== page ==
Cleaner sources of fuel like solar energy are more important now more than ever with increasing energy demands. With global trends of greenhouse gas emissions from fossil fuels, we search for better ways of switching to greener sources of energy to prevent and possibly reverse global warming.
A crucial part of this new green deal is research on better utilization of existing clean energy sources. From attempting to recycle nuclear fuels to coming up with legislation to better support clean energy like solar energy, conscious human efforts become an important part of this process.
As a beacon of the research portion of these efforts, we have this new method being proposed by a team of engineers at Massachusetts Institute of Technology. In the article published recently, they have described how they have come up with an ingenious way to harness the power from solar energy to generate clean hydrogen fuel from water.
Solar Energy in Thermochemical Hydrogen
Typical hydrogen fuel that is made these days uses fossil fuels or other gray sources of energy, making them not great for the environment when their entire process is considered from start to finish. Gray energy sources typically become a challenging piece of the puzzle to switch over from, but having an efficient green system would be so beneficial over them.
The proposed system however generates hydrogen by using solar energy to split water into hydrogen and oxygen, generating usable hydrogen, making fuel in a totally emission free method “We’re thinking of hydrogen as the fuel of the future, and there’s a need to generate it cheaply and at scale,” said Ahmed Ghoniem, the lead author of the study, Professor of Mechanical Engineering at MIT.
Although designs to make solar thermochemical hydrogen(STCH) do exist, they have very limited efficiency of about 7% while this MIT design is proposed to have about 40% efficiency. This increase in efficiency could improve performance as well as reduce overall cost effectiveness of the system, making it more usable and scalable.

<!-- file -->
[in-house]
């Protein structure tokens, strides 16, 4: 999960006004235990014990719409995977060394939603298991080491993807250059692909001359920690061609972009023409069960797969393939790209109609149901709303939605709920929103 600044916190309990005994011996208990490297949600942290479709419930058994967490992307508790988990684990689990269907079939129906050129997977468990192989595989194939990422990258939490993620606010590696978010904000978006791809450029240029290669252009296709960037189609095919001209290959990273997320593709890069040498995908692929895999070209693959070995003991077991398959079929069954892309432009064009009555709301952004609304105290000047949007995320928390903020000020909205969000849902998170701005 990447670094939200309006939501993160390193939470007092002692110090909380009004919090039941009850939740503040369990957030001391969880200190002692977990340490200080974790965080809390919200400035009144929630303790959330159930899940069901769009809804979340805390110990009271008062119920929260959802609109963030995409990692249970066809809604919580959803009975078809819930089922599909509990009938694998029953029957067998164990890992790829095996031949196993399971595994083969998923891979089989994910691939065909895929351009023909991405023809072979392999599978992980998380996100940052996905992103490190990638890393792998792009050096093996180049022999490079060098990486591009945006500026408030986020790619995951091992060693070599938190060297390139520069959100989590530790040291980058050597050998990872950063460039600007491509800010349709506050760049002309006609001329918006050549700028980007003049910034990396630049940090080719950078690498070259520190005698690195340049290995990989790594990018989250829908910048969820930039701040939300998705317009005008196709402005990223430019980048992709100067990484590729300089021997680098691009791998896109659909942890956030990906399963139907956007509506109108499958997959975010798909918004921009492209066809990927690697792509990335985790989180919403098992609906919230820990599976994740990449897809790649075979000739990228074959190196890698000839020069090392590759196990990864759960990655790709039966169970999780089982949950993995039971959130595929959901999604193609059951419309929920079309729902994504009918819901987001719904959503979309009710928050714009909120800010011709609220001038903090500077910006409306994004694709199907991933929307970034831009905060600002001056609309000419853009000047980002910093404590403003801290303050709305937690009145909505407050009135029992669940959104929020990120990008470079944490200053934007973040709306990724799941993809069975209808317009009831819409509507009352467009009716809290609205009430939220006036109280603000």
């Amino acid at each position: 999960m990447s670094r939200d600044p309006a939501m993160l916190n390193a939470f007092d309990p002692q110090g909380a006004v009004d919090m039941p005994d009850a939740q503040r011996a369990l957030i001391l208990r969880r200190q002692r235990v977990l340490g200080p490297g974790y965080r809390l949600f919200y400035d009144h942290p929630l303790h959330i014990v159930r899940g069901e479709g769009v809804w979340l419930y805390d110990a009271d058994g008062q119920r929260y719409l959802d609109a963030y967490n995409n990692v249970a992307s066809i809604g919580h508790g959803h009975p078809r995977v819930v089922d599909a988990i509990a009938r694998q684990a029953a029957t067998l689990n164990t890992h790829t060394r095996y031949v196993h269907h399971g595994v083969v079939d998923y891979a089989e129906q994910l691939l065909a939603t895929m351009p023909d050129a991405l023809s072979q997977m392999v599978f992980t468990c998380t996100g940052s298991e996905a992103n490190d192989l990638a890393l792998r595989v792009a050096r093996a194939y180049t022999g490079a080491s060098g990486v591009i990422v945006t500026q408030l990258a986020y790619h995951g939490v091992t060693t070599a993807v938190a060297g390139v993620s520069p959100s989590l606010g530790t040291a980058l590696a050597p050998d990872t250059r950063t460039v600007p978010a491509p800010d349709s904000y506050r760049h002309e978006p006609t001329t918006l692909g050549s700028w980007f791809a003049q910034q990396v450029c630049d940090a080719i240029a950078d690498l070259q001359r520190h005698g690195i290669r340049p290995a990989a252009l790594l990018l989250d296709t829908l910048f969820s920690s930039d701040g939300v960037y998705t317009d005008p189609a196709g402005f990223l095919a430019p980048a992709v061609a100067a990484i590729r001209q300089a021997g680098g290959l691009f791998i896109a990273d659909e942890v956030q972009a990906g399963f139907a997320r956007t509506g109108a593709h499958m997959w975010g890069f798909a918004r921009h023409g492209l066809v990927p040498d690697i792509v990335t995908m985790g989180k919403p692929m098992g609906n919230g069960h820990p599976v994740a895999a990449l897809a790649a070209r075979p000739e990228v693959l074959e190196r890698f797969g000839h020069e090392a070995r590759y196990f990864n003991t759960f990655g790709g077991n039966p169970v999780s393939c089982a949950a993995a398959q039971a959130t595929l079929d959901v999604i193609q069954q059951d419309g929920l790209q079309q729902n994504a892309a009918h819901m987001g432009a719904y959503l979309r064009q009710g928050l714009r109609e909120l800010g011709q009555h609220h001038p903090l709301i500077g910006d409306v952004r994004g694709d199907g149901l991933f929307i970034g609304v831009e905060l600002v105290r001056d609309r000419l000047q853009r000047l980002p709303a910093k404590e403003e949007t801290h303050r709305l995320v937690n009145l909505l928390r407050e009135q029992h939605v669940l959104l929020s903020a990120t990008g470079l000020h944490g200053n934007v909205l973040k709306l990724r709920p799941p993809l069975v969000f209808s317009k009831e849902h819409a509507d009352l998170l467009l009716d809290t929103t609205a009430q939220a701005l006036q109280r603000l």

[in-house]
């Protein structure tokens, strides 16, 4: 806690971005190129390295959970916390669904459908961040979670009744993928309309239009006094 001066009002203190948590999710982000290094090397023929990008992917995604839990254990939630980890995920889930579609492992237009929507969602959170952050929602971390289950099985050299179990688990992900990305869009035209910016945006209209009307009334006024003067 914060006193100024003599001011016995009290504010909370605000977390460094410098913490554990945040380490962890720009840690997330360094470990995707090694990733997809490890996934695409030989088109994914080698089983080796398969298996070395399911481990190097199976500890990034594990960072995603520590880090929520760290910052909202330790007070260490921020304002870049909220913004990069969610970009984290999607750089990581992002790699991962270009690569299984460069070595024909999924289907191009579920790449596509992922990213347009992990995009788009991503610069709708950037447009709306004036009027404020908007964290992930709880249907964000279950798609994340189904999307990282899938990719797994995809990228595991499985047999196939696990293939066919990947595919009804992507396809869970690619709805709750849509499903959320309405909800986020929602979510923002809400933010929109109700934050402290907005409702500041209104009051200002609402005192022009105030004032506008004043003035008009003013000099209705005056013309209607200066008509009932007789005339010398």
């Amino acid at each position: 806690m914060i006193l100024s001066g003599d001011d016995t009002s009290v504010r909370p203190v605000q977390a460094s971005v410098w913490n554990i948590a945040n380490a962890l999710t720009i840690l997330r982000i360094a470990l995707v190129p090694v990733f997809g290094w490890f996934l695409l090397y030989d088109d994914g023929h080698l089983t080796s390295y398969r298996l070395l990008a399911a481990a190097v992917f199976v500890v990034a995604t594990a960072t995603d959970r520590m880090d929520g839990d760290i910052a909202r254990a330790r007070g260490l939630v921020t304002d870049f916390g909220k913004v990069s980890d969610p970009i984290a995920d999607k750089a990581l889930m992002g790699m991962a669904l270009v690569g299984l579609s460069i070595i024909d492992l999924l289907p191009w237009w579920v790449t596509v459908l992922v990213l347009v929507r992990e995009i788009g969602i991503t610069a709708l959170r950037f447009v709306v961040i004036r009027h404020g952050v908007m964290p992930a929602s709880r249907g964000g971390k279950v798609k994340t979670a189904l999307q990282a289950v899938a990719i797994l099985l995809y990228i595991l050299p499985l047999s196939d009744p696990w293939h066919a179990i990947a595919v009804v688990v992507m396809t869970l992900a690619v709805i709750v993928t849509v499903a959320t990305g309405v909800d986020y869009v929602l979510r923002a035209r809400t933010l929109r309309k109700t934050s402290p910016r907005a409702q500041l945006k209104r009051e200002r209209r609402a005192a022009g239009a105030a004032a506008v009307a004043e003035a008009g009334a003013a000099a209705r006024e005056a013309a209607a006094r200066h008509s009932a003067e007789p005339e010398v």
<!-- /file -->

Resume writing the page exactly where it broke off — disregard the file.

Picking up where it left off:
Scalable Efficient Array of Reactors
The proposed method involves a sort of a rotating track with a train of box reactor systems that use solar energy and heat up to over 1500 degrees Celsius. These extreme temperatures would allow the reactors to strip oxygen from water, leaving behind hydrogen fuel. Other similar STCH concepts have a common limitation: they do not have a way to use heat energy that is otherwise dissipated by the reduced reactors as they cool. If the system does not natively use this heat energy, it becomes too inefficient to be practical. A second challenge is the creation of vacuum in an energy efficient way in order to manage rust.
The system that MIT engineers describe also has several workarounds for these common issues, and ways to use solar energy for every part of the process. To solve the issue of not being able to fully utilize heat escaping from cooling reactors, the design places reactors on opposite sides of the circular track that are allowed to exchange heat through thermal radiation.
This ingenious system keeps the heat within the system, efficiently preventing escape of energy from the system. The system also includes a second ring of reactors carrying an easier oxidisable metal, this ring helping de-rust the system without needing extensive vacuum pumps.
The team is planning to make prototypes of this proposed system to test at Department of Energy laboratories by next year. If this system is indeed perfected, it would mean clean hydrogen generation from solar energy, without emissions at high efficiencies, providing clean fuel for applications such as long distance trucks. Cleaner alternative sources like this are what help prevent undesirable climate change and possibly reverse the damage we have inflicted over our home planet.